As you can imagine, when I was asked to speak today I was very honored but mostly wanted to run away as fast as possible. Mrs. Cover, Mr. Silva, and Dr. B all urged me to think about the opportunity before saying no, and thinking about it is exactly what I did. I thought about my role as a teacher and what it means for me to stand in front of my students each and every day. Everyday teachers ask students to take on difficult, challenging, and even tear inducing tasks. John Ruskin once said that “Education is a painful, continual and difficult work to be done in kindness, by watching, by warning, by praise, but above all – by example.” What type of teacher would I be if in this last moment of your Tower Hill education, I choose not to lead by example? So here I stand, facing my fears just like I would want my students to do and hoping very much that I do not promptly burst into a puddle of tears. I would like to think my sixteen year old self would be quite surprised about where she ended up and maybe even a little proud.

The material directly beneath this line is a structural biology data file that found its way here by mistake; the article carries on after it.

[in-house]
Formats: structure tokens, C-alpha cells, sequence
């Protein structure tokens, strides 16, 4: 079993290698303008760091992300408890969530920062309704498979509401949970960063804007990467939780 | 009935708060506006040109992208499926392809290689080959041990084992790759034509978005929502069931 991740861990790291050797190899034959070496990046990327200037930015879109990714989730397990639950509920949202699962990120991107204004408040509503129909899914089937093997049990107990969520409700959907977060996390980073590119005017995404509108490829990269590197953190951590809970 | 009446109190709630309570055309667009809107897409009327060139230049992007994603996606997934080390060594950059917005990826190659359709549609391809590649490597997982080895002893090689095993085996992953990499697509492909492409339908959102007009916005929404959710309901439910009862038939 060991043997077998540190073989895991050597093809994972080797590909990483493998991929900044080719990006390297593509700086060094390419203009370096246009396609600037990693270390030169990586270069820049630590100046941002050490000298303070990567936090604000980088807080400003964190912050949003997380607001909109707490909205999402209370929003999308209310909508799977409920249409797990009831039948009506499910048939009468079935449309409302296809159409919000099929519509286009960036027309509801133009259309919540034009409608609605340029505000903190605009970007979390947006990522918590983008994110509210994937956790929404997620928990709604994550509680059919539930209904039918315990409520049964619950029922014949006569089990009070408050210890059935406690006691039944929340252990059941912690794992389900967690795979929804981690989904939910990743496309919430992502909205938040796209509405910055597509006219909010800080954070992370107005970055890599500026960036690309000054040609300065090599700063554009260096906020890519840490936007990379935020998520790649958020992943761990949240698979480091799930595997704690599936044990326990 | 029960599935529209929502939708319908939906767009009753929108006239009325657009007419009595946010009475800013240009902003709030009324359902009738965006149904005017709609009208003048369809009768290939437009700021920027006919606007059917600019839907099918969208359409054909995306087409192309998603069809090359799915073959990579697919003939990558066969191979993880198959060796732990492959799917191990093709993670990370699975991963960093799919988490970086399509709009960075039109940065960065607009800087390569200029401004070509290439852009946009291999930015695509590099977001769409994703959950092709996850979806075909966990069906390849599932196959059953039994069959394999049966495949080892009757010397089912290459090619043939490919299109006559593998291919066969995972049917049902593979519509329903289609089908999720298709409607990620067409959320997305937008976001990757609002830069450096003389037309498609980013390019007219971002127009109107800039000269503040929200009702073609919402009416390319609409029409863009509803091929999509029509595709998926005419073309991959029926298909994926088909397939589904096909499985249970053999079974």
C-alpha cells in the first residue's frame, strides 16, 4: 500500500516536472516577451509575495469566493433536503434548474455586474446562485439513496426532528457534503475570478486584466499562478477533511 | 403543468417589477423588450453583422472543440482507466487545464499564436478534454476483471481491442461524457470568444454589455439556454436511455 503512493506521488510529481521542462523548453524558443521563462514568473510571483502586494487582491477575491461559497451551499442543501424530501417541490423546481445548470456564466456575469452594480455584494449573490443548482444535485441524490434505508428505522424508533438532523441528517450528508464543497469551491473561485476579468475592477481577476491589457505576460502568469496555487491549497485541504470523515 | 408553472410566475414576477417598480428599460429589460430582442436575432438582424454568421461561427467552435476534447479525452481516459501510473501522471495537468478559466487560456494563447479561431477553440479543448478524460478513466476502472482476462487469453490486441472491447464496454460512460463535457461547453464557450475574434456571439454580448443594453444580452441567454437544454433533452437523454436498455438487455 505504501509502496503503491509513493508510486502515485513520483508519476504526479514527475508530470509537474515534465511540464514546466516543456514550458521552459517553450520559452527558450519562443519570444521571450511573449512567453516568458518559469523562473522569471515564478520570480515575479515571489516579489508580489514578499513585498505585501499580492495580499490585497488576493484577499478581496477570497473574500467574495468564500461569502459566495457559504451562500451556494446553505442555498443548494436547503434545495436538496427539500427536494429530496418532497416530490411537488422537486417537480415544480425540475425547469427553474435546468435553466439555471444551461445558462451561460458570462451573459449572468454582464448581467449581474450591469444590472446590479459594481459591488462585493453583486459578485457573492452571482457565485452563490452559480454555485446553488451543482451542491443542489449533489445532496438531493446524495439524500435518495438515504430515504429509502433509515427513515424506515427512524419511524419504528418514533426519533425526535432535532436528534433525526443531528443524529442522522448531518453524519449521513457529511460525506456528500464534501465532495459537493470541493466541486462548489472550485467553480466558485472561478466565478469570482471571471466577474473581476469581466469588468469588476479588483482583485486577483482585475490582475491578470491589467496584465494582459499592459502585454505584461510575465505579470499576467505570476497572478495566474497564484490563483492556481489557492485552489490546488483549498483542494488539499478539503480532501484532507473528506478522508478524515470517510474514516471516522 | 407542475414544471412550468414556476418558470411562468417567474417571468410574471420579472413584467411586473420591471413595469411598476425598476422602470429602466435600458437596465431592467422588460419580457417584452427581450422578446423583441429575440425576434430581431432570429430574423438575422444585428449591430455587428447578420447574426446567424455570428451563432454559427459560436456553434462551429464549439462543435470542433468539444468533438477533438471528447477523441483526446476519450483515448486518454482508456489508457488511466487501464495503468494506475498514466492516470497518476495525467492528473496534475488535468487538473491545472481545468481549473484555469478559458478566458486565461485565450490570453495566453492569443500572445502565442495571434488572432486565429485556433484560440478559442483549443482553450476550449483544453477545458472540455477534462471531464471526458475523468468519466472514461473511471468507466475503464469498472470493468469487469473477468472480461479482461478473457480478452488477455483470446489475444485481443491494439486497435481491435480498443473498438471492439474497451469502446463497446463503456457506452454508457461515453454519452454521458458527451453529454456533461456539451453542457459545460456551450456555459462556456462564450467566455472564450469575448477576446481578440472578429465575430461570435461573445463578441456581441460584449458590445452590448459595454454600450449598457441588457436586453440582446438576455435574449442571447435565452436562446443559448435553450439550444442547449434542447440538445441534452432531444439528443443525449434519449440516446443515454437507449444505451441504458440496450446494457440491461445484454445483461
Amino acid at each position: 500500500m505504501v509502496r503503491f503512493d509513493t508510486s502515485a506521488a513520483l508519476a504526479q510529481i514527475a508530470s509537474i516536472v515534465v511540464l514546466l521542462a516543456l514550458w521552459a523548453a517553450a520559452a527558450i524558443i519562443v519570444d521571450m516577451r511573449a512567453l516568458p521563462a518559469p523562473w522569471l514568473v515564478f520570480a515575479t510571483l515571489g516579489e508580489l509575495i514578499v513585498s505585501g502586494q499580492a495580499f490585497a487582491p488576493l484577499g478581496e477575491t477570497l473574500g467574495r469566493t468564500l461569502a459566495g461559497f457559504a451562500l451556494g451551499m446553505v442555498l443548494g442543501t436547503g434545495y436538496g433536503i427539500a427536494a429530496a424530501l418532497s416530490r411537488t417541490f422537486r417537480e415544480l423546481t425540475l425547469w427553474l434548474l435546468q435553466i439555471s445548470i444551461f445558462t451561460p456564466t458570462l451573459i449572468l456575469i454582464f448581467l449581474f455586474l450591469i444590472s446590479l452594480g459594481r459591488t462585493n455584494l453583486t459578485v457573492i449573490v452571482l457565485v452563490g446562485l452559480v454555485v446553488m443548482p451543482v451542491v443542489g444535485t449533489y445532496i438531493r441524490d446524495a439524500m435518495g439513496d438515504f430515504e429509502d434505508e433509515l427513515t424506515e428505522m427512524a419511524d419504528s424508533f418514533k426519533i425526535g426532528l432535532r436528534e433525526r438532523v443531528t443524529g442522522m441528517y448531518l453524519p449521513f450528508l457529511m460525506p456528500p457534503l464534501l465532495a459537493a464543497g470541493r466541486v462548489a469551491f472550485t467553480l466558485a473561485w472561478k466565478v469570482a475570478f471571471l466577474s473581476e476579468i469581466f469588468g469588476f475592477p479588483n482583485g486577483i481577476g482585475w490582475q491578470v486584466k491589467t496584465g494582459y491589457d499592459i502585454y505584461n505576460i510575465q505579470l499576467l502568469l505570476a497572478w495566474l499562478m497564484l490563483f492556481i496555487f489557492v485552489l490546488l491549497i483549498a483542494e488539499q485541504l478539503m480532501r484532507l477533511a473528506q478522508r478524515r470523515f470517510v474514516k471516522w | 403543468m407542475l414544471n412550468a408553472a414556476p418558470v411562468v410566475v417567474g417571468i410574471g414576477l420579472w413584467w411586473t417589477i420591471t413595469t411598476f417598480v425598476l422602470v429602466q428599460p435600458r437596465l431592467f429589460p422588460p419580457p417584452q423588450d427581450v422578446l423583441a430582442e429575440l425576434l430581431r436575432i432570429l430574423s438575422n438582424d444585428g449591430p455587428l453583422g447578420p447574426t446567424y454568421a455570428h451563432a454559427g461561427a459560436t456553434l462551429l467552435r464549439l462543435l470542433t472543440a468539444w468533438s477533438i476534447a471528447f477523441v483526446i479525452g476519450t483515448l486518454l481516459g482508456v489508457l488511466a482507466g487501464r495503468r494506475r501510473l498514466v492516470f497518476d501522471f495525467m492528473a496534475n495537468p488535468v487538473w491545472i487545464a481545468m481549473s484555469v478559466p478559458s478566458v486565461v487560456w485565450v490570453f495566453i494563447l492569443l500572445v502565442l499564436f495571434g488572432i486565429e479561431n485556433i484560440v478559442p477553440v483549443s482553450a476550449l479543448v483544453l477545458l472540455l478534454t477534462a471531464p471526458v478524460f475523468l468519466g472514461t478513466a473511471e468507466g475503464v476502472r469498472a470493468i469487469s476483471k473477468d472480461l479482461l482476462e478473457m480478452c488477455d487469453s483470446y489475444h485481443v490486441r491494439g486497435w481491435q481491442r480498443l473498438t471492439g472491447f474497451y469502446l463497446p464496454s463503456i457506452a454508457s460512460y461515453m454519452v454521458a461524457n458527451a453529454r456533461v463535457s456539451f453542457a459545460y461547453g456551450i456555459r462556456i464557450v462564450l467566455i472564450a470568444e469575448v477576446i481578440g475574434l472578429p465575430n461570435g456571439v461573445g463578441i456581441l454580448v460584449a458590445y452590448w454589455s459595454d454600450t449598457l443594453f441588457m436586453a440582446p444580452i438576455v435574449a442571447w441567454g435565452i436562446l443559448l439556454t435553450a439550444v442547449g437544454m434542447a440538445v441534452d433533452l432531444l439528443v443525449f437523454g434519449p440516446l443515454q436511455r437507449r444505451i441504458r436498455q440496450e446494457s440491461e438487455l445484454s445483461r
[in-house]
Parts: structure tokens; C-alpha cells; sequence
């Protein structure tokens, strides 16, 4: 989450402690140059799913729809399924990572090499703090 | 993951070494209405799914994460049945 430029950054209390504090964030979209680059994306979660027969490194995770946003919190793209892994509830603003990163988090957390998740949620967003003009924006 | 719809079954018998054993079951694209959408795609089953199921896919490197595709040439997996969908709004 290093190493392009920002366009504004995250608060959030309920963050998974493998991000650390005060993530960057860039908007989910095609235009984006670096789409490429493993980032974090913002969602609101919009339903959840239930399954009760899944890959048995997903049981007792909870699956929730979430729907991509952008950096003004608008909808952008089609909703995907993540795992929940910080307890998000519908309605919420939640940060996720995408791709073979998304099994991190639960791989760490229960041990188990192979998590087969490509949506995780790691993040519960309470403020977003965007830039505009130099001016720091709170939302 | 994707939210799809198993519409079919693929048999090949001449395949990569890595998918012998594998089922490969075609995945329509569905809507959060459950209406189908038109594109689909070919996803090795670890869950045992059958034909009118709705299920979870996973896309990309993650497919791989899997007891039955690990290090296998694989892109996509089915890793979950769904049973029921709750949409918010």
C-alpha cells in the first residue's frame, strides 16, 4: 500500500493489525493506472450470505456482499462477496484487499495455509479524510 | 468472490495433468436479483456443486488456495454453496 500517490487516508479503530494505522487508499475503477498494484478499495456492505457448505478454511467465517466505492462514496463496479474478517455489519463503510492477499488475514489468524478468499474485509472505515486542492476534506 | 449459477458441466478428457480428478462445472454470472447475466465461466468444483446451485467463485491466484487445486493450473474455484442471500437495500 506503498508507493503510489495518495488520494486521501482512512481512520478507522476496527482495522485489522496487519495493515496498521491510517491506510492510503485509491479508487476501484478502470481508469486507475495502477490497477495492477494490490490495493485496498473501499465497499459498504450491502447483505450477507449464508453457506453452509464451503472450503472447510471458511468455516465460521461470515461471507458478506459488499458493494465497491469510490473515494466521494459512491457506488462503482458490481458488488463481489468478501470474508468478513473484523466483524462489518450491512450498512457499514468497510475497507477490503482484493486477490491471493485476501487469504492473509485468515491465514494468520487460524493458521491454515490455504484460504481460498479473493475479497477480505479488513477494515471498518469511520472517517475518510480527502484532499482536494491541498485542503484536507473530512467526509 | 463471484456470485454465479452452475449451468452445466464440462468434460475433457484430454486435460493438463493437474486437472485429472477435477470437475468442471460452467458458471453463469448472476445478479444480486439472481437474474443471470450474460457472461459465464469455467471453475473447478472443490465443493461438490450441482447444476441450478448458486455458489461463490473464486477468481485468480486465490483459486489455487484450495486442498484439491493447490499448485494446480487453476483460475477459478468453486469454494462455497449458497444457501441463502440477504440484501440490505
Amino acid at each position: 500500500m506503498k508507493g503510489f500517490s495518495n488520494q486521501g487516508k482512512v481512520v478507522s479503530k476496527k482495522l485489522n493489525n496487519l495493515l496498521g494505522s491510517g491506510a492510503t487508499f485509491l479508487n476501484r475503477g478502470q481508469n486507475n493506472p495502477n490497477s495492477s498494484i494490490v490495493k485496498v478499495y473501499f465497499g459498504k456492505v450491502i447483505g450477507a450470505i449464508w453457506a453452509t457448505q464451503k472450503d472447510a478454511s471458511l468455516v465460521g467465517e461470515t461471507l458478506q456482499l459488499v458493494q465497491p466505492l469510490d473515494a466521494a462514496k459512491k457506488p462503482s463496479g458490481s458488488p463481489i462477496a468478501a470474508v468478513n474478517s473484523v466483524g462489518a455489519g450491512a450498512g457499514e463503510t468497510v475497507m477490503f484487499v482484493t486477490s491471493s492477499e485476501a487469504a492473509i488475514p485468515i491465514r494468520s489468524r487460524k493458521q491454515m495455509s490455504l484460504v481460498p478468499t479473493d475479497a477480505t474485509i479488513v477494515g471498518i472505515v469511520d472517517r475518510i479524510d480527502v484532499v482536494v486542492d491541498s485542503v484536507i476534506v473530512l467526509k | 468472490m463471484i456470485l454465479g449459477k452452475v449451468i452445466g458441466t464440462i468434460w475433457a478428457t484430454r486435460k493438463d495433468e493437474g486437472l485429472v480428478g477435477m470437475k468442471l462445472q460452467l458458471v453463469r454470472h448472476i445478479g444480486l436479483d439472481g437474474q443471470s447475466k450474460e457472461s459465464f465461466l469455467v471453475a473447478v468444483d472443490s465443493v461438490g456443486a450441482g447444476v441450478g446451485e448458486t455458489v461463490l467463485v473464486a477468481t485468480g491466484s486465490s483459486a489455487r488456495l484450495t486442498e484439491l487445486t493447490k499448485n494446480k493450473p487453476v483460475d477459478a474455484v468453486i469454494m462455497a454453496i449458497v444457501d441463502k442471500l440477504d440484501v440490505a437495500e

Class of 2021, you have done the difficult, challenging, and tear inducing work. When you first arrived in the halls of the Upper School some of you had been at Tower Hill since you were learning your ABC’s, while many of you were brand new. I watched as you formed new friendships, created havoc in the freshmen homeroom, and awkwardly stood around at the homecoming dance. You bonded over build-a-paper week and conjugated a never ending list of verbs. Many of you stumbled through your first season of a new sport. Before you knew it, the year was over and you were no longer the youngest students in the hallways. 

Sophomore year brought its own set of challenges with a dose of geometry proofs and the daunting periodic table. You learned how to navigate broken hearts and rolled your eyes as I asked you to pick up the trash in the lounges for the one hundredth time. There was a week of volunteering during winterim and countless hours spent practicing musical instruments and rehearsing lines. You ate more cookies from the dining hall than you could possibly count. Before you knew it, the year was over and you were halfway through your high school career.